The Mai Ndombe REDD+ project is the world’s largest REDD+ project to achieve validation and verification under the Verified Carbon Standard (VCS), and received Gold Level validation from the Climate, Community and Biodiversity Alliance Standard (CCBA) for exceptional climate change adaptation and biodiversity benefits. According to Jeremy Freund, Wildlife Works’ VP Carbon Development, “This demonstrates that robust VCS methodologies for monitoring, reporting and verification can scale to make REDD+ highly significant to the future of the Congo Basin Rainforest and beyond.” The Joint Venture between ERA and Wildlife Works has both companies cooperating on project finance, technical development, implementation and sales of carbon credits generated from the project.

 

About REDD

Reducing Emissions from Deforestation and Degradation (REDD) was originated by the United Nations (UN) to help stop the destruction of the world’s forests. “REDD+” goes beyond deforestation and includes the role of conservation, community development and job creation, and enhancement of forest carbon stocks among other benefits.

 

About Wildlife Works LLC

Wildlife Works is the carbon market’s leading REDD+ project development and management company, applying innovative market-based solutions to the conservation of biodiversity. Over a 15-year history, Wildlife Works established a successful model that uses the emerging marketplace for REDD+ to protect threatened forests and wildlife, and uplift impoverished local communities. The company is recognized for developing the world’s first REDD+ project to successfully achieve issuance of REDD+ carbon credits under the VCS and CCBA Standards. For more information, visit: www.wildlifeworks.com

 

About ERA Carbon Offsets Ltd.

As Canada’s largest and most diversified carbon management solutions company, ERA Carbon Offsets Ltd. helps organizations understand, reduce and offset their climate impact. Its team of industry leaders specializes in the origination, development and commercialization of high-quality carbon offset projects and is proud to also provide clients with a comprehensive offering of sustainability consultancy services. A merger of ERA Carbon Offsets and Offsetters, ERA Carbon Offsets Ltd. is based in Vancouver, Canada and has worked with over 150 of the world’s most prestigious organizations including Aimia, Vancity, lululemon athletica, Catalyst Paper, Harbour Air, HSE – Entega, and Shell Canada Limited. ERA is publicly listed company on the Toronto Venture Exchange (TSX-V:ESR) and in Frankfurt:9EA. For more information, please visit us at www.eraecosystems.com and www.offsetters.ca.

Written by Stephen Rees

December 19, 2012 at 2:34 pm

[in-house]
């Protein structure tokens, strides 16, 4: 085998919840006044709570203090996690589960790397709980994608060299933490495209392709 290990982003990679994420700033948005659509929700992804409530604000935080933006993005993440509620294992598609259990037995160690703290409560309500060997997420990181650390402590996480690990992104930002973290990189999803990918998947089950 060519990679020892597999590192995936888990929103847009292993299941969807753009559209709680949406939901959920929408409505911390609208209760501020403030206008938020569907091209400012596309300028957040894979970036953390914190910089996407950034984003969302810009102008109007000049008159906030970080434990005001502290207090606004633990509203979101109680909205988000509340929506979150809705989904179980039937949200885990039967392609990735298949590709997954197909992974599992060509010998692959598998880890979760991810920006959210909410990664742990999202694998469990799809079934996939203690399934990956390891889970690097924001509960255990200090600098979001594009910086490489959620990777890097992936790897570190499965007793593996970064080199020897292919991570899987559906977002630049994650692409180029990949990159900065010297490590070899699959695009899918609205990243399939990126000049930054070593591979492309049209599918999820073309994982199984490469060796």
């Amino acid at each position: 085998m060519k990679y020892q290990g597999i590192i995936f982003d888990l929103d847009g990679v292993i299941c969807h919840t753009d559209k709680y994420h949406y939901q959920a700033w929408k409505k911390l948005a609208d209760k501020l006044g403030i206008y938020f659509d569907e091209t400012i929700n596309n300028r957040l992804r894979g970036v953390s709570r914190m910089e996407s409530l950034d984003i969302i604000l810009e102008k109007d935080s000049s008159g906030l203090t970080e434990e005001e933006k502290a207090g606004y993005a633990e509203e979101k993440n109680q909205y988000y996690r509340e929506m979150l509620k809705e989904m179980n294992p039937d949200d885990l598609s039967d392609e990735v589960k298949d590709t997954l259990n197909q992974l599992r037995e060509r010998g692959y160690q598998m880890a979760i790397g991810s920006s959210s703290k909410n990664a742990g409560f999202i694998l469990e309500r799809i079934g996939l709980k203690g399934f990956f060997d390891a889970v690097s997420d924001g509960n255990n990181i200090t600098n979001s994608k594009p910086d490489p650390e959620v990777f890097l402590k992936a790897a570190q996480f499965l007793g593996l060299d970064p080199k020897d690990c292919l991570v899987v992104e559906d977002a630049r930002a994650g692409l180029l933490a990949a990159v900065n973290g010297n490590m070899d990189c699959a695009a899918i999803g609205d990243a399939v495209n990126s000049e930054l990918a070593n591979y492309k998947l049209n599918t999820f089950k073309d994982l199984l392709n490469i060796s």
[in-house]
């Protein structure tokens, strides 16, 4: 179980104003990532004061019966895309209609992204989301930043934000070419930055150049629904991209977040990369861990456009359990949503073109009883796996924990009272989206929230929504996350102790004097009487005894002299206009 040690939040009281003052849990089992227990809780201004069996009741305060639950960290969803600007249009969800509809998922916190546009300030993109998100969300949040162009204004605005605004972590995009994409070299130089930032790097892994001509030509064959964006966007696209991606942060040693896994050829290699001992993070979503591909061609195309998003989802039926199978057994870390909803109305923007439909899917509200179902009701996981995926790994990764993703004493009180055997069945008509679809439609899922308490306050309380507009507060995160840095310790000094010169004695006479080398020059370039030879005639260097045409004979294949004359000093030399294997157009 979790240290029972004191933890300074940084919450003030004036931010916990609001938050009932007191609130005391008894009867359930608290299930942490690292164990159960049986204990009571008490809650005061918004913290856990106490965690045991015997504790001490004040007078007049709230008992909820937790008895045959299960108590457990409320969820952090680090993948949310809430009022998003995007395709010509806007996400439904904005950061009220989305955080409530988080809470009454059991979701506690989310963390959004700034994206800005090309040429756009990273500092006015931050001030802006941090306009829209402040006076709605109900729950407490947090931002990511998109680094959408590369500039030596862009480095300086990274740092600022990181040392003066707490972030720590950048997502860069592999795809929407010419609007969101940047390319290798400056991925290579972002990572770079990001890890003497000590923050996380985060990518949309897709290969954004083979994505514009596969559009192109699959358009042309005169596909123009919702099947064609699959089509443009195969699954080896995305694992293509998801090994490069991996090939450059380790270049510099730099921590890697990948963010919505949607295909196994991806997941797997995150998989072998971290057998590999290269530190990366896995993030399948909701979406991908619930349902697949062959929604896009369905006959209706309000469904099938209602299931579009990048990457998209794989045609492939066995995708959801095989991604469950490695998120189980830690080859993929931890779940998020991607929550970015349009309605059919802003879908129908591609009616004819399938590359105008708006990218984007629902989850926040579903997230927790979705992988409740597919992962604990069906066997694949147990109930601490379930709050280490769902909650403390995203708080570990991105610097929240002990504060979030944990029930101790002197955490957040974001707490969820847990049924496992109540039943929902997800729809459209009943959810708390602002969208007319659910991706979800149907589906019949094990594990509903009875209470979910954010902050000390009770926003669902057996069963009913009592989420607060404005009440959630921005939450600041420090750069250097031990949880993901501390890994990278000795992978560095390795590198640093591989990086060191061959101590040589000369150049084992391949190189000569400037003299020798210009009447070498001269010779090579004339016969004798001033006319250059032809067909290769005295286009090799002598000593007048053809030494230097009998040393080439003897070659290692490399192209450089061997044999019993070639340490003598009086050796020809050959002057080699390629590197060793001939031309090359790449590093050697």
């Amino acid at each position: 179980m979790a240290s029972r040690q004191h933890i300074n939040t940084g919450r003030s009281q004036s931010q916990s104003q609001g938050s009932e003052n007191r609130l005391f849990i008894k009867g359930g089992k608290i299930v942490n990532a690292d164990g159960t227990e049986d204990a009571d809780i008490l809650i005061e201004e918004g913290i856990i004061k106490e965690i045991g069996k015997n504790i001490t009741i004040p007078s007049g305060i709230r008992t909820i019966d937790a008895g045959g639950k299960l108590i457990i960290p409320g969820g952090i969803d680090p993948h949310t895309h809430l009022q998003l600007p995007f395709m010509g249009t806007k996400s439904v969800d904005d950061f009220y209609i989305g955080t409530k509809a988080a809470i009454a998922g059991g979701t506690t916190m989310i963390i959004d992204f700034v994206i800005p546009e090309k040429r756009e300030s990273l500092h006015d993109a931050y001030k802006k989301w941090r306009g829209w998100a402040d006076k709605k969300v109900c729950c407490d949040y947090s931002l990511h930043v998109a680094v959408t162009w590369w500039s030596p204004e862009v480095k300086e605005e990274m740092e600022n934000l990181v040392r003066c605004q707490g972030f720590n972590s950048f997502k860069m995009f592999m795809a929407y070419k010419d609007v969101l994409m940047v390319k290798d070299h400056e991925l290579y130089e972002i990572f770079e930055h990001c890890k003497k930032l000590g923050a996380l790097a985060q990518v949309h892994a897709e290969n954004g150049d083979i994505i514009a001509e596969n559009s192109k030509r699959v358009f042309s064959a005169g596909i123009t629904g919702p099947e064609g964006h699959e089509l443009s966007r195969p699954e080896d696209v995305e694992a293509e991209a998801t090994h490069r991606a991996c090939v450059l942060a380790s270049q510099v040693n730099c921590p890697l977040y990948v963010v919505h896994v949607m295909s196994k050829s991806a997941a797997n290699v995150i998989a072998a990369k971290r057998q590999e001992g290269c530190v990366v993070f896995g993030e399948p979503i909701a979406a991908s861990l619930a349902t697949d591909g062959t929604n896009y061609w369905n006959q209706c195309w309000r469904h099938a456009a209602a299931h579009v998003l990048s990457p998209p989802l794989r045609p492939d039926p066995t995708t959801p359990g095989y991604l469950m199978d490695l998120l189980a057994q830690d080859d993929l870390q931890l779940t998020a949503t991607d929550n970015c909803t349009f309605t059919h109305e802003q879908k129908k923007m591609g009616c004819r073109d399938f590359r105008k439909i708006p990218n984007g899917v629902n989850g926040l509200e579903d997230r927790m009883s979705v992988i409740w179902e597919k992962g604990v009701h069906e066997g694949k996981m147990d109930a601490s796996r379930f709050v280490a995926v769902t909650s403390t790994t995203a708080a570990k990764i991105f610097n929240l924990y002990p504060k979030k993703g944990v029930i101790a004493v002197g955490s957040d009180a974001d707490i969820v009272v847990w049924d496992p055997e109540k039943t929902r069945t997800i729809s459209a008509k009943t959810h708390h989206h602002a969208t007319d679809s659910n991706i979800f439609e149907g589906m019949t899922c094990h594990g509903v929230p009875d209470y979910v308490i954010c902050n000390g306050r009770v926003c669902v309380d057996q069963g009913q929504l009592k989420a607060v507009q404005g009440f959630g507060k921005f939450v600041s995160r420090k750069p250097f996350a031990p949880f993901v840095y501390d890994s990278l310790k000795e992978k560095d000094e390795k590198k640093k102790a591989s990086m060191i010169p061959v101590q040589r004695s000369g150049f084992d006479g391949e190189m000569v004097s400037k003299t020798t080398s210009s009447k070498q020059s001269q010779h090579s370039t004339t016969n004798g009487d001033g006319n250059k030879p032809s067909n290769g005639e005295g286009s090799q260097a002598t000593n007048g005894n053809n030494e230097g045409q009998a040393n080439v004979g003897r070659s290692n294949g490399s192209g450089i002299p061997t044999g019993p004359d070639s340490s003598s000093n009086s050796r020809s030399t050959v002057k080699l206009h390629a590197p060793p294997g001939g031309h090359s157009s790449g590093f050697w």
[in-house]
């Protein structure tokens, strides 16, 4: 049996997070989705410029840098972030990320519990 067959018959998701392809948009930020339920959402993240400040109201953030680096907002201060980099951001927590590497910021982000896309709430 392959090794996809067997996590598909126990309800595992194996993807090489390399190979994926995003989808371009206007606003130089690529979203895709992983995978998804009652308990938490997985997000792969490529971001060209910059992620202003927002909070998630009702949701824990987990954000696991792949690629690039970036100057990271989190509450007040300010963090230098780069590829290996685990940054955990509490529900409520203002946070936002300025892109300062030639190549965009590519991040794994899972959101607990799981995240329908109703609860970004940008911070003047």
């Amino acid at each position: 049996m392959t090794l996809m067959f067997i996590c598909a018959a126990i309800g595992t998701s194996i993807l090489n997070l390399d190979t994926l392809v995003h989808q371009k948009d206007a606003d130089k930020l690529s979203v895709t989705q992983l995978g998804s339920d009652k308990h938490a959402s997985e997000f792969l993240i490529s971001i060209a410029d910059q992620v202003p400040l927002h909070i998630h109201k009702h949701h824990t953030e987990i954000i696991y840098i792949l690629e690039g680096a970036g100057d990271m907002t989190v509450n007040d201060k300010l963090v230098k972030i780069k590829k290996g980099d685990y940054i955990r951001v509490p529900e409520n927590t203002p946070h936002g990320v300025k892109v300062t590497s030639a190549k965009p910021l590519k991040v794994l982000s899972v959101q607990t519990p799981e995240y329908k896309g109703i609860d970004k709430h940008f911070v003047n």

Posted in Transportation

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3 Responses

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  1. All very interesting but I did not actually see anything about how the carbon was being captured or what was being done except for some motherhood statements…The projects may be valid and worthwhile on their own, but it would be interesting to know what they planned to do for the carbon (Reforestation? It does not say).

    Rico

    December 19, 2012 at 4:08 pm

  2. Not sure how carbon is offset by leaving a forest where it has always been standing. Or is this the replanting of a destroyed forest? Even then there wouldn’t be a net gain in sequestration, only a replacement of what was lost in the first place.

    I dislike carbon offsetting because it suggests that we can continue business as usual. Which we very obviously cannot.

    Apologies if I have misunderstood this project.

    Corey

    December 19, 2012 at 5:28 pm

  3. At about 140 grams emissions per passenger per kilometre (works out to 140 kg per 1,000 km), it’s best to travel less in the first place, or use lower emissions alternatives if possible. In Europe that means jettisoning Ryan Air in favour of high-speed rail between the major cities, especially in France where it is powered by nuclear plants.

    I don’t see this happening on a widespread basis until the price of flight escalates via fuel surcharges and possibly carbon taxes that increase every year. That’s already happening. I paid a $2.50 fuel surcharge on a CD mailed to New Brunswick recently.

    Carbon offsets will require a great deal of forestry planting, as Corey points out, certainly more than merely replacing what was logged. And the auditing has to be unimpeachable.

    MB

    December 20, 2012 at 11:01 am